Assessing the best places to work

On April 27 2022, a leading Australian business newspaper, the Australian Financial Review (AFR), included a supplement called the “Best Places to Work” (paywalled). I purchased a hard copy (yes, they are still available) to look for occupational health and safety (OHS) mentions.

“Best” is hard to define. It could mean safest, it could mean best paid, it could mean friendliest. Because the supplementary allocates awards for the best places to work, the judging consultants, Inventium, included its criteria. You can already guess some of the focus of the awards as Inventium is described as “Australia’s leading behavioural science consultancy”. The assessment of the applicants involves:

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“can’t afford” means “don’t want to”

Richard Denniss, an economist with The Australia Institute, discusses economics differently from other economists. He will seldom discuss occupational health and safety (OHS). He rarely talks about industrial relations. Instead, he talks about the big picture by drawing on many sources and disciplines, which is why he is so interesting to listen to.

This week he was on a national book tour for his latest publication on the role of the State in the modern economy and some of his opinions connected with the management of workplace health and safety.

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It’s all about the context

Occupational health and safety (OHS) should prevent any of its conference speakers from ever using the image of an iceberg or a triangle to illustrate managerial theories. The images are valid but have been done to death in conferences over the last decade.

I came to this position when recently reading a very short article on Systems Thinking by Veronica Hotton in Dumbo Feather magazine. Hotton used the iceberg as a visual metaphor for what can be seen and what is less visible but equally influential and much larger than the visible top.

Her article is a very good, succinct explanation of systems thinking for the general reader, but I was less interested in the iceberg and more in the ocean.

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We need a revolution in how we think about working hours

If there was only one way available to improve the health and safety of workers in Australia, it would be to limit and enforce working hours to those in the official Awards and job descriptions.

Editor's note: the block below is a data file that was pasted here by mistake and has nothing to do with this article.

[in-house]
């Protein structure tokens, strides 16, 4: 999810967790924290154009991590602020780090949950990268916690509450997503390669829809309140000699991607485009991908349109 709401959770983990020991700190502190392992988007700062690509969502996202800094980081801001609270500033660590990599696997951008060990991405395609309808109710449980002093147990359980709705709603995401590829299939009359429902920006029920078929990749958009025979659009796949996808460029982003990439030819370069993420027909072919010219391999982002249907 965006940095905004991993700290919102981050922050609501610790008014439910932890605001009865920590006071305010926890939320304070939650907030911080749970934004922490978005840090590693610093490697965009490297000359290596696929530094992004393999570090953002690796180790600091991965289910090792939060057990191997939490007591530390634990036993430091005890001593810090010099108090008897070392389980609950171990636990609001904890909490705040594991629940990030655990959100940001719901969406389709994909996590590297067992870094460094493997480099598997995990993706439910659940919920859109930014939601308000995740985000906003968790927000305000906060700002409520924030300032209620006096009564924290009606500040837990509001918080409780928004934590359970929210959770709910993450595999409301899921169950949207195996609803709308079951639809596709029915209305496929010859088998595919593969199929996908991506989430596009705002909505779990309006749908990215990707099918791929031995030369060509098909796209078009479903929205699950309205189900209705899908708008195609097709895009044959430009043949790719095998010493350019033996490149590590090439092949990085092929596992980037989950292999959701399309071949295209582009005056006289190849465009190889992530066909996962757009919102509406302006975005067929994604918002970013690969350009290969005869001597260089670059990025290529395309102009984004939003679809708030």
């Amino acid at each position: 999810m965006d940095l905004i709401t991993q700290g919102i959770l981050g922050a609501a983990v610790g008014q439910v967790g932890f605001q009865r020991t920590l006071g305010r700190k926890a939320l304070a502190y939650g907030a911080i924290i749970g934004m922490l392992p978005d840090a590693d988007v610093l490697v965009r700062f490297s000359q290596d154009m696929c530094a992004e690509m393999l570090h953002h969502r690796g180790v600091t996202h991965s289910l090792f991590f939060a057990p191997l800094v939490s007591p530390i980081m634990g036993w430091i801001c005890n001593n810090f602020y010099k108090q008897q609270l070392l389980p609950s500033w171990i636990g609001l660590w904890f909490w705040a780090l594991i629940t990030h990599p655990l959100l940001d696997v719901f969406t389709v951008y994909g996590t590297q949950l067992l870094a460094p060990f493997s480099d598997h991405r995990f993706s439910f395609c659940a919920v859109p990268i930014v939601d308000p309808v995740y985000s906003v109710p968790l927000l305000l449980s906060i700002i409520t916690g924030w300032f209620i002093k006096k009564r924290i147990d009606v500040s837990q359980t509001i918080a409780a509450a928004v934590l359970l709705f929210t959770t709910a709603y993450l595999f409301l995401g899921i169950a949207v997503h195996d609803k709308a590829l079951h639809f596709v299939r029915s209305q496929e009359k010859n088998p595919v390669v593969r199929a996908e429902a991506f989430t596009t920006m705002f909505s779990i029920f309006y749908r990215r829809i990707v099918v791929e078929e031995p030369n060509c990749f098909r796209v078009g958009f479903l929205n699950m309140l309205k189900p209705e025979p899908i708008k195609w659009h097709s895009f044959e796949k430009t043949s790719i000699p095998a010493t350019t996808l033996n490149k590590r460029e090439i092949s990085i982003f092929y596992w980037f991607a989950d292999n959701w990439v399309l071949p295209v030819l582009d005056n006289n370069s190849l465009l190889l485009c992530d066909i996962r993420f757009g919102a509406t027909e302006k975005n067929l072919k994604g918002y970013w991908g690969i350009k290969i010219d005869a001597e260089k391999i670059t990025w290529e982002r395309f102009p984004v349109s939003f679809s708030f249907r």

This situation which would really be simply a case of working-to-rule, would need to be supported by other not unreasonable changes, in no particular order:

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HR and OHS remain “nice-to-haves.”

The recent HR/OHS article was an article originally intended to link to International Women’s Day regarding “female” business roles and influence. Coincidentally my social media feeds popped up a 2015 article from the Harvard Business Review entitled “Why We Love to Hate HR…and What HR Can Do About It“.

The author, Peter Capelli, reminds us that in the 19950s and 1960s Personnel Management was considered “the most glamourous area in business by executives” as it was considered integral to developing the business. Human Resources changed when an increasing number of managers were appointed from outside the organisation and the “full employment” of the 1970s reduced the perceived need for powerful HR departments. The HR role was reduced to essential services of hiring and retention.

Capelli suggested two strategies to regain influence, which are equally relevant to the occupational health and safety (OHS) professional:

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What does the IPCC report on climate change say about work?

Global warming will affect the way we work.  This was acknowledged in the most recent report from the International Panel on Climate Change.  The 3,676-page report cited several research papers related to these changes.  Below is a list of those papers and comments on the abstracts, where available.

Vanos, J., D. J. Vecellio and T. Kjellstrom, 2019: Workplace heat exposure, health protection, and economic impacts: A case study in Canada. Am. J. Ind. Med., 62(12), 1024-1037, doi:10.1002/ajim.22966.  https://pubmed.ncbi.nlm.nih.gov/30912193/

This abstract recommends “Providing worksite heat metrics to the employees aids in appropriate decision making and health protection.” This research adds to one’s state of knowledge but may not help with which on-the-ground decisions need to be made.

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What is a psychological incident?

The Regulatory Impact Statement (RIS) for Victoria’s draft Psychological Health Regulation does not seem to define what is meant by a psychosocial incident. (If I have missed it, please include a reference in the comments section below) In trying to establish a workplace mental health demographic, the RIS states that:

“As there is currently no legislative reporting requirements for psychosocial incidents, voluntary calls received by WorkSafe’s advisory service have been used as a proxy to estimate the prevalence of psychosocial incidents in the workplace.”

page 34

It is a pretty fluffy determination that the RIS accepts, further illustrating the need for additional data. The advisory service figures record 80% of psychosocial calls relate to bullying.

Continue reading “What is a psychological incident?”
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